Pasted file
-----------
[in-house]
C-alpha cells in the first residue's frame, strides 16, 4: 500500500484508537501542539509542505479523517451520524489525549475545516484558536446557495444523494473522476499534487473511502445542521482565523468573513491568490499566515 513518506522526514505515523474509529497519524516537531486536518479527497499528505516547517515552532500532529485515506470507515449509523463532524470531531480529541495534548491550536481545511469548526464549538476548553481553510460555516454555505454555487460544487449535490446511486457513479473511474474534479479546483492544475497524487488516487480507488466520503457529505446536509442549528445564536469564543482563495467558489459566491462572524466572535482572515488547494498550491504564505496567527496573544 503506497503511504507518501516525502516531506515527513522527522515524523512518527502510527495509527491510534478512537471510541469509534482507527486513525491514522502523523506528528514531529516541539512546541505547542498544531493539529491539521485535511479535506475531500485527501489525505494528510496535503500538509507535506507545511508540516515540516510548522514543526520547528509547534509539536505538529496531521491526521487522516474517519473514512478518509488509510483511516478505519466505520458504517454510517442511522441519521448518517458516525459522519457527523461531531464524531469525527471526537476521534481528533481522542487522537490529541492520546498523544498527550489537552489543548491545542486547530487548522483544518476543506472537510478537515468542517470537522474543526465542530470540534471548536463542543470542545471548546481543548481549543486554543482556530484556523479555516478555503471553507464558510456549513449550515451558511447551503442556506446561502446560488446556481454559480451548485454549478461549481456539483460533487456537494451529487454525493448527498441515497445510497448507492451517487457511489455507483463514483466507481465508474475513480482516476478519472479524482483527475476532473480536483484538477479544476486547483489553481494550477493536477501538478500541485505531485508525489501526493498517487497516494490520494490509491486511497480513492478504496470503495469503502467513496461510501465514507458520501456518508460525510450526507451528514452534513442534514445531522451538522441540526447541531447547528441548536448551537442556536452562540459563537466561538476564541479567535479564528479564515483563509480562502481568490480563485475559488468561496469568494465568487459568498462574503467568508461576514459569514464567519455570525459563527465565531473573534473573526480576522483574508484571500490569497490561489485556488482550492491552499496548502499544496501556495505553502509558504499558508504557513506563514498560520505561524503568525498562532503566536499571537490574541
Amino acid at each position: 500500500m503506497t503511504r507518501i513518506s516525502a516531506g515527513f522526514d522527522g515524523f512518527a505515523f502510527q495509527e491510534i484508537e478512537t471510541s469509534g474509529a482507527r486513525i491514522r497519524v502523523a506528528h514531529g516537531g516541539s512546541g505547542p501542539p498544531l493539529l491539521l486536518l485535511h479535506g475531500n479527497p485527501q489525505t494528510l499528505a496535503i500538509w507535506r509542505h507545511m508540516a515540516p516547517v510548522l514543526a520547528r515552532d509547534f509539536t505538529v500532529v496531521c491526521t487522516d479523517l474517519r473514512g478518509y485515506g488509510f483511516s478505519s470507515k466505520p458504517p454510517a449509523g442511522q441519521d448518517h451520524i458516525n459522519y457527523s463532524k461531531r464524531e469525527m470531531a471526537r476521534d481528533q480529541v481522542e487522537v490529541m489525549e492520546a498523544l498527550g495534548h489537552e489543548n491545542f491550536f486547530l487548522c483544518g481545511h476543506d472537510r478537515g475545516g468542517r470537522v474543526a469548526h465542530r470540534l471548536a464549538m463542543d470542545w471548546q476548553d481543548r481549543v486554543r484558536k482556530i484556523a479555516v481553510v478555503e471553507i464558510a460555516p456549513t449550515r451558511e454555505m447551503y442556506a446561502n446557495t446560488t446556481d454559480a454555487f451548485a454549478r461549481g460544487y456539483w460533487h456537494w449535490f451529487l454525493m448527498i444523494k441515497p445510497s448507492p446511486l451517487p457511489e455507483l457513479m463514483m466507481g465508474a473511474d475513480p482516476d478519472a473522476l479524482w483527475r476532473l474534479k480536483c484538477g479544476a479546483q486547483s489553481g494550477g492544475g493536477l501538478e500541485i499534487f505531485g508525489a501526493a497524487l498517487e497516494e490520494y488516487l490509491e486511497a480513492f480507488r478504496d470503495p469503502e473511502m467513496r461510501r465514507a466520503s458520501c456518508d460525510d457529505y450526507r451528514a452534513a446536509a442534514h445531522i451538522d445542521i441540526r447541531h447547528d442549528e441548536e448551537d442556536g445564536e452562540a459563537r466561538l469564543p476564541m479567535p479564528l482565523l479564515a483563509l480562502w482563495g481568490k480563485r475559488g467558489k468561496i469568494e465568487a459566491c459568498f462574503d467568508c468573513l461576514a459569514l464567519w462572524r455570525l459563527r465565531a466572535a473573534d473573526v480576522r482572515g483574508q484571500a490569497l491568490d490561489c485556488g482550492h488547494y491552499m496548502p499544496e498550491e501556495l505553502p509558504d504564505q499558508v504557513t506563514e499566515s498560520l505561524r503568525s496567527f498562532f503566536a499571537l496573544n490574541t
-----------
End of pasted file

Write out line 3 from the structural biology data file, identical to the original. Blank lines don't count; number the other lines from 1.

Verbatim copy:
Amino acid at each position: 500500500m503506497t503511504r507518501i513518506s516525502a516531506g515527513f522526514d522527522g515524523f512518527a505515523f502510527q495509527e491510534i484508537e478512537t471510541s469509534g474509529a482507527r486513525i491514522r497519524v502523523a506528528h514531529g516537531g516541539s512546541g505547542p501542539p498544531l493539529l491539521l486536518l485535511h479535506g475531500n479527497p485527501q489525505t494528510l499528505a496535503i500538509w507535506r509542505h507545511m508540516a515540516p516547517v510548522l514543526a520547528r515552532d509547534f509539536t505538529v500532529v496531521c491526521t487522516d479523517l474517519r473514512g478518509y485515506g488509510f483511516s478505519s470507515k466505520p458504517p454510517a449509523g442511522q441519521d448518517h451520524i458516525n459522519y457527523s463532524k461531531r464524531e469525527m470531531a471526537r476521534d481528533q480529541v481522542e487522537v490529541m489525549e492520546a498523544l498527550g495534548h489537552e489543548n491545542f491550536f486547530l487548522c483544518g481545511h476543506d472537510r478537515g475545516g468542517r470537522v474543526a469548526h465542530r470540534l471548536a464549538m463542543d470542545w471548546q476548553d481543548r481549543v486554543r484558536k482556530i484556523a479555516v481553510v478555503e471553507i464558510a460555516p456549513t449550515r451558511e454555505m447551503y442556506a446561502n446557495t446560488t446556481d454559480a454555487f451548485a454549478r461549481g460544487y456539483w460533487h456537494w449535490f451529487l454525493m448527498i444523494k441515497p445510497s448507492p446511486l451517487p457511489e455507483l457513479m463514483m466507481g465508474a473511474d475513480p482516476d478519472a473522476l479524482w483527475r476532473l474534479k480536483c484538477g479544476a479546483q486547483s489553481g494550477g492544475g493536477l501538478e500541485i499534487f505531485g508525489a501526493a497524487l498517487e497516494e490520494y488516487l490509491e486511497a480513492f480507488r478504496d470503495p469503502e473511502m467513496r461510501r465514507a466520503s458520501c456518508d460525510d457529505y450526507r451528514a452534513a446536509a442534514h445531522i451538522d445542521i441540526r447541531h447547528d442549528e441548536e448551537d442556536g445564536e452562540a459563537r466561538l469564543p476564541m479567535p479564528l482565523l479564515a483563509l480562502w482563495g481568490k480563485r475559488g467558489k468561496i469568494e465568487a459566491c459568498f462574503d467568508c468573513l461576514a459569514l464567519w462572524r455570525l459563527r465565531a466572535a473573534d473573526v480576522r482572515g483574508q484571500a490569497l491568490d490561489c485556488g482550492h488547494y491552499m496548502p499544496e498550491e501556495l505553502p509558504d504564505q499558508v504557513t506563514e499566515s498560520l505561524r503568525s496567527f498562532f503566536a499571537l496573544n490574541t